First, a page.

Is It Really Necessary to Have Celtic Sea Salt in One’s Diet Since We Can Get All the Salt We Need From Fruits?

In a message dated 2/22/06 2:24:23 AM, Ajit Randhava writes:

Hi Rhio, my name is Ajit Randhava and I have a question about celtic sea salt. Now is it really necessary to have this in ones diet if one really does not like the taste of salt since he or she is getting all the salt he or she needs from fruits. For example there is book by Dr. Langre explaining the many benefits of Celtic sea salt and how it should be a staple of ones diet, and how one who does not have this ingredient will age more quickly. I would love to hear your opinion. Here is a link
(http://www.curezone.com/foods/saltcure.asp) , and it is really convincing but I do cherish your opinion since you are a veteran of the raw movement
and I am somewhat of a rookie. Thanks again

Sincerely,

Ajit Randhava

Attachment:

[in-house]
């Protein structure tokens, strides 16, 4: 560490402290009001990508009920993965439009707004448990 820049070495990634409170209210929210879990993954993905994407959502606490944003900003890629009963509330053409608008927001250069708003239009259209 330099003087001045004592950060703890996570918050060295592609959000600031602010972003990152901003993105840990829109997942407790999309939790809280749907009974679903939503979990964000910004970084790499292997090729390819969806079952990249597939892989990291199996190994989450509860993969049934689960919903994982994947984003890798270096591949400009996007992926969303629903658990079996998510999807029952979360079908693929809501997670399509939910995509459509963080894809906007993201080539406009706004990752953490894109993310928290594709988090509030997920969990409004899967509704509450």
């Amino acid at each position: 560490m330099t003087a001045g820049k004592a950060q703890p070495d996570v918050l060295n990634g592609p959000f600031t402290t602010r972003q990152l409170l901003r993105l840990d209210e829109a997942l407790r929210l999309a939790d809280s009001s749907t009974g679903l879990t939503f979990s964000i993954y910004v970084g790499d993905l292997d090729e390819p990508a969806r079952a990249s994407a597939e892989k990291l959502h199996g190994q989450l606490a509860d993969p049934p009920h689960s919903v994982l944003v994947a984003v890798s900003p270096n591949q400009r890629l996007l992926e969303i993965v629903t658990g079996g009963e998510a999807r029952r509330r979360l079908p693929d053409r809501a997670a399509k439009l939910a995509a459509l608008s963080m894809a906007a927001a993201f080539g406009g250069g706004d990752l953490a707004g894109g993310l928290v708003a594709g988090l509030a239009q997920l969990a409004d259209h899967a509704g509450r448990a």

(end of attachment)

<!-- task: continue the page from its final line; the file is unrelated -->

Dear Ajit,
Well, I'm not sure that I'm a veteran. I consider that I'm still learning… but thank you.

I haven't had a chance yet to read the articles you cited.

Fruits are very poor in the mineral sodium, so you could not depend on fruits for this and especially the way our fruits are harvested now where they are picked green. When fruit doesn't have the chance to ripen on the tree or vine, it doesn't develop its full spectrum of vitamins, minerals and phytonutrients. Vegetables have more sodium in them, like celery, swiss chard stems, asparagus and many others, but it also depends on the mineral content of the soil that vegetables are grown in. As you probably know or are becoming aware… our soils are very deficient in minerals. Organic foods provide a better mineral assay but home grown is better since then we can nurture and build the soil so that it provides us with all the minerals that we need. It's not so much about salt, but it's about the mineral sodium. Of course, the Celtic sea salt has this mineral in it.

I recommend trying to grow at least part of one's own food, when possible, and building one's soil with rock dust, compost, and other natural soil ammendments so that the produce grown in that soil is full of nutrition and particularly minerals.

If you are sure that you are getting adequate sodium from vegetables, then you could eliminate the Celtic sea salt, or just use some sea vegetables instead which are high in minerals.

With blessings and peace,

Rhio


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